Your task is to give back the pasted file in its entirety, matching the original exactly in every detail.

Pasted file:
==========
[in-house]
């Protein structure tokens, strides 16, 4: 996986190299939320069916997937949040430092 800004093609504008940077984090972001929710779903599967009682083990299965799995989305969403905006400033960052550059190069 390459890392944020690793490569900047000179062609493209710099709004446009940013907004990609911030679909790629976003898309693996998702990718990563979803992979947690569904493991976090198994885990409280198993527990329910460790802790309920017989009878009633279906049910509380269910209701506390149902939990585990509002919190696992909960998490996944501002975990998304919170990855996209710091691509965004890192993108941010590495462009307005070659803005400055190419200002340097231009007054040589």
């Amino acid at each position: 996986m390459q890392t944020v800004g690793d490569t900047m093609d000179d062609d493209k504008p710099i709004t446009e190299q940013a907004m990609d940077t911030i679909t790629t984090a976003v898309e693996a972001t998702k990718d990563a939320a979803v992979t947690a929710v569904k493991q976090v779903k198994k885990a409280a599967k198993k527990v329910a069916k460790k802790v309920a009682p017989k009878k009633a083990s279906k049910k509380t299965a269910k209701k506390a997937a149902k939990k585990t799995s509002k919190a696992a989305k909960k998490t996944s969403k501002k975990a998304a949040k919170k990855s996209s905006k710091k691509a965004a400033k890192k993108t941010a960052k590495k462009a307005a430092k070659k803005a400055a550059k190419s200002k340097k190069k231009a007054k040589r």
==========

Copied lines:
[in-house]
């Protein structure tokens, strides 16, 4: 996986190299939320069916997937949040430092 800004093609504008940077984090972001929710779903599967009682083990299965799995989305969403905006400033960052550059190069 390459890392944020690793490569900047000179062609493209710099709004446009940013907004990609911030679909790629976003898309693996998702990718990563979803992979947690569904493991976090198994885990409280198993527990329910460790802790309920017989009878009633279906049910509380269910209701506390149902939990585990509002919190696992909960998490996944501002975990998304919170990855996209710091691509965004890192993108941010590495462009307005070659803005400055190419200002340097231009007054040589």
């Amino acid at each position: 996986m390459q890392t944020v800004g690793d490569t900047m093609d000179d062609d493209k504008p710099i709004t446009e190299q940013a907004m990609d940077t911030i679909t790629t984090a976003v898309e693996a972001t998702k990718d990563a939320a979803v992979t947690a929710v569904k493991q976090v779903k198994k885990a409280a599967k198993k527990v329910a069916k460790k802790v309920a009682p017989k009878k009633a083990s279906k049910k509380t299965a269910k209701k506390a997937a149902k939990k585990t799995s509002k919190a696992a989305k909960k998490t996944s969403k501002k975990a998304a949040k919170k990855s996209s905006k710091k691509a965004a400033k890192k993108t941010a960052k590495k462009a307005a430092k070659k803005a400055a550059k190419s200002k340097k190069k231009a007054k040589r």